K.B. Thors is a poet and translator from Red Deer, Alberta.
Angered by the killing of George Floyd by Minneapolis police officers, people around the world have gathered to protest the anti-Black discrimination and racist violence they see in their communities. In Alberta, there were vigils in Calgary’s Olympic Plaza, demonstrations outside the provincial legislature in Edmonton, and solidarity events in smaller communities around the province. This is our right as Canadians: Free assembly and association on such public land is enshrined by the Charter.
Yet, amid such remarkable expressions of community spirit, Alberta’s legislature has just passed a bill that, if it receives royal assent and becomes law, could effectively make them illegal – a blatant attack on democratic rights that the Alberta Federation of Labour’s executive council has called a “step toward a police state.”
Bill 1, or the Critical Infrastructure Defence Act, aims to "protect essential infrastructure from damage or interference caused by blockades, protests or similar activities, which can cause significant public safety, social, economic and environmental consequences.” The phrasing is vague about what counts as “essential infrastructure” – that’s up to the provincial cabinet to decide, whether it be pipeline projects or highways or roads.
Under the terms of the bill, those exercising our constitutional rights could face hefty costs and jail time. The minimum fine for the offence of mere presence on public land is $1,000, with a maximum fine for a first offence at $10,000 and up to $25,000, as well as up to six months in prison, for subsequent “offences." So even as people protest against discriminatory laws, this sweeping legislation aims to codify discriminatory punishment in the name of “lawful” business.
The consequences of such actions can feel blunted right now, especially since governments around the world have effectively nixed public gatherings because of the pandemic. But Premier Jason Kenney’s UCP government introduced this bill months ago, when protesters blocked rail lines in solidarity with Wet’suwet’en hereditary elders, who opposed the Coastal GasLink pipeline being built across their traditional territories in British Columbia.
The effects of this law will also extend well beyond the medical crisis. Mr. Kenney has often criticized the federal government for overreaching with its gun legislation and carbon tax, but as NDP MLA for Calgary-Mountain View Kathleen Ganley put it, the removal of “peaceful gathering and communication among citizens was often a first step” in histories of government overreach.
Bill 1 affects Indigenous people in Alberta directly, even beyond the context of protests. As Ms. Ganley explained, “some people on First Nations tend to walk along the highway to get between point A and point B," and such activity could now be deemed illegal, as “highways” are listed among the infrastructure covered by the bill. This is beyond worrying, as Canadian law enforcement has a long history of subjecting Indigenous people to violence even when nothing unlawful has occurred. The bill risks trapping citizens in potentially life-altering or life-threatening situations that have proven ripe for exactly the kind of violence that current civic action is looking to end.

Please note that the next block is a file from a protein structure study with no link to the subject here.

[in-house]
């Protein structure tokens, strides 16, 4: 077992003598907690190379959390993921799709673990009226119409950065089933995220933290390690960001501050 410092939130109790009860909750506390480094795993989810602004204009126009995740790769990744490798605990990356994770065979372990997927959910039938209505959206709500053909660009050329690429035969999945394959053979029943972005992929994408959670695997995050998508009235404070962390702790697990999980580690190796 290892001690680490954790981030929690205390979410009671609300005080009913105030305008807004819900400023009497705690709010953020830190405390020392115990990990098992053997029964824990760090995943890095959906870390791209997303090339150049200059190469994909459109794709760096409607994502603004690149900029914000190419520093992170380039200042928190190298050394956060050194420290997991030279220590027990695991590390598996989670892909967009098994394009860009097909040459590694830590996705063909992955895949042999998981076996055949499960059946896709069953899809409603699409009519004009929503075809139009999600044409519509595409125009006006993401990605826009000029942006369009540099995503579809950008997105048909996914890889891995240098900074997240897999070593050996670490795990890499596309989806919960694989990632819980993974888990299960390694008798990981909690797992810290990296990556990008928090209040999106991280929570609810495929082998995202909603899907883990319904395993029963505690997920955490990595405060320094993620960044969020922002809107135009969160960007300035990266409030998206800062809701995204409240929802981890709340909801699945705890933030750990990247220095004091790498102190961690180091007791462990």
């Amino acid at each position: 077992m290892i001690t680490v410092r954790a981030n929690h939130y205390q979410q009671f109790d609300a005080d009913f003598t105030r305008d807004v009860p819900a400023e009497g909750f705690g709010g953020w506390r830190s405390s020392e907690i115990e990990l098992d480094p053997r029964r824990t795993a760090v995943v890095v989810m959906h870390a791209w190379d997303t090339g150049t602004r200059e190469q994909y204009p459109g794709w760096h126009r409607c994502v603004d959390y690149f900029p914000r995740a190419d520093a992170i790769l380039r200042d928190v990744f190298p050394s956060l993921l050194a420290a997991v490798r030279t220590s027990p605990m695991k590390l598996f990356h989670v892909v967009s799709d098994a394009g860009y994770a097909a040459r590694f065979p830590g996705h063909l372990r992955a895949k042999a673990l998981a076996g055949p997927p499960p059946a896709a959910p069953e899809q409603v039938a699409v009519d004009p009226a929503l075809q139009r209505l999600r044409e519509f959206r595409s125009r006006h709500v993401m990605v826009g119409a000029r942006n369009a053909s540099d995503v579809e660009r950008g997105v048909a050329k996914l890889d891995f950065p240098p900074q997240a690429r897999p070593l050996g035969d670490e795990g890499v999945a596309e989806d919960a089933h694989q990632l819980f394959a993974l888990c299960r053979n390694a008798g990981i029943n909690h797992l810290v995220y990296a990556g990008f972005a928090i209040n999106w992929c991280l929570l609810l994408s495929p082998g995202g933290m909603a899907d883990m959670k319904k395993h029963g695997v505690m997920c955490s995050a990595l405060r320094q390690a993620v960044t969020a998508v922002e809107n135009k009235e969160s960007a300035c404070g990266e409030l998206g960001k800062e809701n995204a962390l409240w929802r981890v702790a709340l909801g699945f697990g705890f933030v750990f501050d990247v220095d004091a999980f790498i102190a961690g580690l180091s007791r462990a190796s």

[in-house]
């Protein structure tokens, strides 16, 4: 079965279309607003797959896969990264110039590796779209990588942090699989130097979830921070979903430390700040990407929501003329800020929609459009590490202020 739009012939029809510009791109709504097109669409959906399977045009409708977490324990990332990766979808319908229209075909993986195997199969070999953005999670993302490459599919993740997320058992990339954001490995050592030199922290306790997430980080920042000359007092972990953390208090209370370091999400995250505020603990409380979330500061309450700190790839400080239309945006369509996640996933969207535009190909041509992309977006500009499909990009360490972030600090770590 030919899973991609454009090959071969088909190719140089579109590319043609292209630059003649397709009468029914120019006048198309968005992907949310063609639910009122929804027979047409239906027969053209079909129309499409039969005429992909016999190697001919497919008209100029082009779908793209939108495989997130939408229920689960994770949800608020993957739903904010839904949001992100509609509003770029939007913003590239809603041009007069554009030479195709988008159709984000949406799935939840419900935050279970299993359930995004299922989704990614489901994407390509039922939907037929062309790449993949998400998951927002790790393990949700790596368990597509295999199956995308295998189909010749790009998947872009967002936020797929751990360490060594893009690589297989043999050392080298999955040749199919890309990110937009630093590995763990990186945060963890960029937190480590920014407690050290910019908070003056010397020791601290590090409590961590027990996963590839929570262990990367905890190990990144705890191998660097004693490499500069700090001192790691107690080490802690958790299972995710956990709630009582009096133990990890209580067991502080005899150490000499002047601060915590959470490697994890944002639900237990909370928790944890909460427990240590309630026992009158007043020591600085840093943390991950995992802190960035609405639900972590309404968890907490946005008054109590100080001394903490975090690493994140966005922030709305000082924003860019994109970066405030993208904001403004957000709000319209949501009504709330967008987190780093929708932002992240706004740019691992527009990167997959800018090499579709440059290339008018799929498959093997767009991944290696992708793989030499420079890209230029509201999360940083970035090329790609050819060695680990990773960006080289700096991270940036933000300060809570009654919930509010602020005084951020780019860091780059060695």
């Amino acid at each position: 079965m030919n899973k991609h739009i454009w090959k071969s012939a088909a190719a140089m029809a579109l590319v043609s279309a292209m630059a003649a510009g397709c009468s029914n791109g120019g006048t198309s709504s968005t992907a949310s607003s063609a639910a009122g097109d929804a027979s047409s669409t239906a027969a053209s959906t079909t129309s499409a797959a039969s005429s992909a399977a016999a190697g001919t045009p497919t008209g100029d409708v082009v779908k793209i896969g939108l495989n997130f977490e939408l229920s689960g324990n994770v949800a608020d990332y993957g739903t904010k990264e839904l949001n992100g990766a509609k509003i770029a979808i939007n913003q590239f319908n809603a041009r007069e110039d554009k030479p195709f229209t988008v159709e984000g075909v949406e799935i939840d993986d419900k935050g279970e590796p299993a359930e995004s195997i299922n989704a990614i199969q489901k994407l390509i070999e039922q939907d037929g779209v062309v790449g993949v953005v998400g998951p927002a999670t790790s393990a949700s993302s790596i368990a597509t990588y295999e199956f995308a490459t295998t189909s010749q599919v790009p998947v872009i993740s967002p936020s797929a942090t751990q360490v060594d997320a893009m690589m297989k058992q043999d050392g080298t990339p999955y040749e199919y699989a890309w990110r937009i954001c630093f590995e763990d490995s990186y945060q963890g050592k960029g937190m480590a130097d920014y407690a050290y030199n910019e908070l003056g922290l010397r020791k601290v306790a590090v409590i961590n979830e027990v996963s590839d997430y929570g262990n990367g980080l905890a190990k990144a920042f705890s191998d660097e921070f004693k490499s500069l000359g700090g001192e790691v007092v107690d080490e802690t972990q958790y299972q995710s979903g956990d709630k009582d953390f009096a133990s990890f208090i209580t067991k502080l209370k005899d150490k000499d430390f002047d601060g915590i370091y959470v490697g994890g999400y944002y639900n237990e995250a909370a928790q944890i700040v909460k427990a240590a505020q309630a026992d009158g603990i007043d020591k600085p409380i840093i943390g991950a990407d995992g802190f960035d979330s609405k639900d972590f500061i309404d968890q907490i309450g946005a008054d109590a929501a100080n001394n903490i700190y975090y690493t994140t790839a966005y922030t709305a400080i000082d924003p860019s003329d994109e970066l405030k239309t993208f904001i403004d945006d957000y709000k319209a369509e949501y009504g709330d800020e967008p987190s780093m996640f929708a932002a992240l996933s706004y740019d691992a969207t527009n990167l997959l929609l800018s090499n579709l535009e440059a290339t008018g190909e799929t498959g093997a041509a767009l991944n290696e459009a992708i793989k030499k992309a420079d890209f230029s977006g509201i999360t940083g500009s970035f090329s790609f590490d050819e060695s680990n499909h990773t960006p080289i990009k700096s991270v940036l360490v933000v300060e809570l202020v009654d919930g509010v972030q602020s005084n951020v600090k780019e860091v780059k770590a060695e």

This kind of democracy-assailing legislation is not a one-off for this UCP government, either. In April, the Justice Centre for Constitutional Freedoms expressed concerns about Bill 10, which gives the government broad new powers, enabling any single government minister to create and enforce new laws without Legislative Assembly approval. The Alberta Medical Association, meanwhile, is suing the government for allegedly breaching Charter rights during the COVID-19 health crisis, asserting that it denied access to arbitration when it passed legislation that gives political leaders the power to unilaterally end worker deals. This flies in the face of the Supreme Court of Canada’s recognition that essential workers must either have the right to take job action or have access to a third-party arbitrator to settle disputes.
Bill 1 emerges at a crucial time for the UCP. According to June 3 polling by Research Co., Mr. Kenney has a disapproval rating of 56 per cent, the highest of any premier. After his Energy Minister’s comments that the pandemic is a “great time” to forge ahead on contested pipeline construction “because you can’t have protests of more than 15 people,” along with the suspension of environmental reporting requirements, it is easy to see what his government would have to gain from quashing dissent as confidence in his leadership wanes.
Canada’s court system remains a route by which the bill can be challenged if it becomes law, but that will take years. In the meantime, said Alberta Liberal Leader David Khan, it will put "a dangerous chill on Albertans’ rights to express themselves.”
Protests may be inconvenient and can sometimes cause damage to property, but inconvenience is the point of this enshrined right: The public needs a way to communicate to those responsible for representing us. Even at the best of times, it’s difficult for civilians – particularly Black people, Indigenous people and other people of colour – to be heard and seek justice under the law. Bill 1 saps that power, and exposes the Alberta government’s priorities: commerce over human life. Such a law would undermine peace in any country – and it’s happening right here, in Canada.
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